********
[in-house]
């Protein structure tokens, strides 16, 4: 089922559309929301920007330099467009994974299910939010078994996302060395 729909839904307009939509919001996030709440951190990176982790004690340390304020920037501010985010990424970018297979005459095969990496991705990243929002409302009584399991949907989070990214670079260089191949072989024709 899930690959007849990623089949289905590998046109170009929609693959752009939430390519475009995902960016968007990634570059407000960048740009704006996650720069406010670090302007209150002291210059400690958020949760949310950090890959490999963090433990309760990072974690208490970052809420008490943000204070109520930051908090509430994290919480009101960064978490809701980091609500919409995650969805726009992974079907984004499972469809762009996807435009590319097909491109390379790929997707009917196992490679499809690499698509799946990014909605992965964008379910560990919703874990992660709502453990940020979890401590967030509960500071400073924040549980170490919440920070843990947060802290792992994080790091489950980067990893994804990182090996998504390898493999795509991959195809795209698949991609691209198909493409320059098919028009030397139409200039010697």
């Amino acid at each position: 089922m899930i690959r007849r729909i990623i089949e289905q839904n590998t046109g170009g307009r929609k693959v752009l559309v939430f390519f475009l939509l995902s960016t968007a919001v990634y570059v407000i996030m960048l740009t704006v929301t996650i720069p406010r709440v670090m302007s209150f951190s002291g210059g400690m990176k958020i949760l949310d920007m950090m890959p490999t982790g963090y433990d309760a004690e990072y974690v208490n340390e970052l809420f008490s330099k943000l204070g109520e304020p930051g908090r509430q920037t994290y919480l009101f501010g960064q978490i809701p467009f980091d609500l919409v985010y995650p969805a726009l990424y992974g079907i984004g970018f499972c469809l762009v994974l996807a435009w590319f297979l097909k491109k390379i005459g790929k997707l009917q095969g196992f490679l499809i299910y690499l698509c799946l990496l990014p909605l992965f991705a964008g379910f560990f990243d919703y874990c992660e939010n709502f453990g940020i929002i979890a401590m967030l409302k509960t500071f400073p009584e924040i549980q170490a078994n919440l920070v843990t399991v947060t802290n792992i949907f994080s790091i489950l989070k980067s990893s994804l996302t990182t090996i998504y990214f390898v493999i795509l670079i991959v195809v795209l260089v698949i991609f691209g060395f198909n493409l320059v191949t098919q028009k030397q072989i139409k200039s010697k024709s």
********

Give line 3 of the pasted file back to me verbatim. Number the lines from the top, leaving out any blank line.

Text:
């Amino acid at each position: 089922m899930i690959r007849r729909i990623i089949e289905q839904n590998t046109g170009g307009r929609k693959v752009l559309v939430f390519f475009l939509l995902s960016t968007a919001v990634y570059v407000i996030m960048l740009t704006v929301t996650i720069p406010r709440v670090m302007s209150f951190s002291g210059g400690m990176k958020i949760l949310d920007m950090m890959p490999t982790g963090y433990d309760a004690e990072y974690v208490n340390e970052l809420f008490s330099k943000l204070g109520e304020p930051g908090r509430q920037t994290y919480l009101f501010g960064q978490i809701p467009f980091d609500l919409v985010y995650p969805a726009l990424y992974g079907i984004g970018f499972c469809l762009v994974l996807a435009w590319f297979l097909k491109k390379i005459g790929k997707l009917q095969g196992f490679l499809i299910y690499l698509c799946l990496l990014p909605l992965f991705a964008g379910f560990f990243d919703y874990c992660e939010n709502f453990g940020i929002i979890a401590m967030l409302k509960t500071f400073p009584e924040i549980q170490a078994n919440l920070v843990t399991v947060t802290n792992i949907f994080s790091i489950l989070k980067s990893s994804l996302t990182t090996i998504y990214f390898v493999i795509l670079i991959v195809v795209l260089v698949i991609f691209g060395f198909n493409l320059v191949t098919q028009k030397q072989i139409k200039s010697k024709s």